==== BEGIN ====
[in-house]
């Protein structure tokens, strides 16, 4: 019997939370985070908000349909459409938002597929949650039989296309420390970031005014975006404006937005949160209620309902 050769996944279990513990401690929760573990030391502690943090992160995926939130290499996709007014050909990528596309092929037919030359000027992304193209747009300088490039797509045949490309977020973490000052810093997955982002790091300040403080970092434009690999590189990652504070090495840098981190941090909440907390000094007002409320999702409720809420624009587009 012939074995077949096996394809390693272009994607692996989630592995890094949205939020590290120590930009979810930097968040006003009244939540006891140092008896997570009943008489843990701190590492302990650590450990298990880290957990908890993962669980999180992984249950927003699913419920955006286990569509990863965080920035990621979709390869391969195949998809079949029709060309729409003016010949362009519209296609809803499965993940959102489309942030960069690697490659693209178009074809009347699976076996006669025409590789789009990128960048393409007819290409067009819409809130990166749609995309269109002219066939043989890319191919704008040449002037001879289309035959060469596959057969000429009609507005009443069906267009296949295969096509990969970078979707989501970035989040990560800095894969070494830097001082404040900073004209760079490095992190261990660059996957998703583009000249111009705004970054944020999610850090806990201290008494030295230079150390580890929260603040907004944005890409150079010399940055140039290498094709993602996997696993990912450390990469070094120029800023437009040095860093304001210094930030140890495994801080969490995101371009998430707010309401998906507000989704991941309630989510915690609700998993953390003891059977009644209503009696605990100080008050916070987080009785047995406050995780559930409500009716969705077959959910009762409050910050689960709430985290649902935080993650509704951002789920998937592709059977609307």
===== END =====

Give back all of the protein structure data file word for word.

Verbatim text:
[in-house]
């Protein structure tokens, strides 16, 4: 019997939370985070908000349909459409938002597929949650039989296309420390970031005014975006404006937005949160209620309902 050769996944279990513990401690929760573990030391502690943090992160995926939130290499996709007014050909990528596309092929037919030359000027992304193209747009300088490039797509045949490309977020973490000052810093997955982002790091300040403080970092434009690999590189990652504070090495840098981190941090909440907390000094007002409320999702409720809420624009587009 012939074995077949096996394809390693272009994607692996989630592995890094949205939020590290120590930009979810930097968040006003009244939540006891140092008896997570009943008489843990701190590492302990650590450990298990880290957990908890993962669980999180992984249950927003699913419920955006286990569509990863965080920035990621979709390869391969195949998809079949029709060309729409003016010949362009519209296609809803499965993940959102489309942030960069690697490659693209178009074809009347699976076996006669025409590789789009990128960048393409007819290409067009819409809130990166749609995309269109002219066939043989890319191919704008040449002037001879289309035959060469596959057969000429009609507005009443069906267009296949295969096509990969970078979707989501970035989040990560800095894969070494830097001082404040900073004209760079490095992190261990660059996957998703583009000249111009705004970054944020999610850090806990201290008494030295230079150390580890929260603040907004944005890409150079010399940055140039290498094709993602996997696993990912450390990469070094120029800023437009040095860093304001210094930030140890495994801080969490995101371009998430707010309401998906507000989704991941309630989510915690609700998993953390003891059977009644209503009696605990100080008050916070987080009785047995406050995780559930409500009716969705077959959910009762409050910050689960709430985290649902935080993650509704951002789920998937592709059977609307």